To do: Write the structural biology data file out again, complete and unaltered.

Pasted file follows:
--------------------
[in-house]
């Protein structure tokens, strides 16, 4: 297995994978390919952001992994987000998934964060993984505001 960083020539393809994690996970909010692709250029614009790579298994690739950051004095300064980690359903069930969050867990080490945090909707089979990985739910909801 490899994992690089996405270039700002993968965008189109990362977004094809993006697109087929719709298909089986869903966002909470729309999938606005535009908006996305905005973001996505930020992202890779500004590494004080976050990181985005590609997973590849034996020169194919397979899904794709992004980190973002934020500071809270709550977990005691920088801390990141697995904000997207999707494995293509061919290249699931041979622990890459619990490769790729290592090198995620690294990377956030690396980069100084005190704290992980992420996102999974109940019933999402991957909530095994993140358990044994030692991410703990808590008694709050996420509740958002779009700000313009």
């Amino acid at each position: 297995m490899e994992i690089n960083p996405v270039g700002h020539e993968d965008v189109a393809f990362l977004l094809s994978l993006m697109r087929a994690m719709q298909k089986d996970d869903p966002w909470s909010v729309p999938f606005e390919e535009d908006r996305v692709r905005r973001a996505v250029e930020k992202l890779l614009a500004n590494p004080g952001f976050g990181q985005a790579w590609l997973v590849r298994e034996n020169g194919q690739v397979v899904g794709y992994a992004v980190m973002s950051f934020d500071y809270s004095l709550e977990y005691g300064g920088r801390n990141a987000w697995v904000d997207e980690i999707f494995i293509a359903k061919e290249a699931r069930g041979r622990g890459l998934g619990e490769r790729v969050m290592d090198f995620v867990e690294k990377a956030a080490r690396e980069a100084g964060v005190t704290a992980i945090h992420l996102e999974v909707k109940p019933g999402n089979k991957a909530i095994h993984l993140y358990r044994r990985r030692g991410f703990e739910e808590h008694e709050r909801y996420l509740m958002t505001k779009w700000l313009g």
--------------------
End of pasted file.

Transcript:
[in-house]
């Protein structure tokens, strides 16, 4: 297995994978390919952001992994987000998934964060993984505001 960083020539393809994690996970909010692709250029614009790579298994690739950051004095300064980690359903069930969050867990080490945090909707089979990985739910909801 490899994992690089996405270039700002993968965008189109990362977004094809993006697109087929719709298909089986869903966002909470729309999938606005535009908006996305905005973001996505930020992202890779500004590494004080976050990181985005590609997973590849034996020169194919397979899904794709992004980190973002934020500071809270709550977990005691920088801390990141697995904000997207999707494995293509061919290249699931041979622990890459619990490769790729290592090198995620690294990377956030690396980069100084005190704290992980992420996102999974109940019933999402991957909530095994993140358990044994030692991410703990808590008694709050996420509740958002779009700000313009």
């Amino acid at each position: 297995m490899e994992i690089n960083p996405v270039g700002h020539e993968d965008v189109a393809f990362l977004l094809s994978l993006m697109r087929a994690m719709q298909k089986d996970d869903p966002w909470s909010v729309p999938f606005e390919e535009d908006r996305v692709r905005r973001a996505v250029e930020k992202l890779l614009a500004n590494p004080g952001f976050g990181q985005a790579w590609l997973v590849r298994e034996n020169g194919q690739v397979v899904g794709y992994a992004v980190m973002s950051f934020d500071y809270s004095l709550e977990y005691g300064g920088r801390n990141a987000w697995v904000d997207e980690i999707f494995i293509a359903k061919e290249a699931r069930g041979r622990g890459l998934g619990e490769r790729v969050m290592d090198f995620v867990e690294k990377a956030a080490r690396e980069a100084g964060v005190t704290a992980i945090h992420l996102e999974v909707k109940p019933g999402n089979k991957a909530i095994h993984l993140y358990r044994r990985r030692g991410f703990e739910e808590h008694e709050r909801y996420l509740m958002t505001k779009w700000l313009g």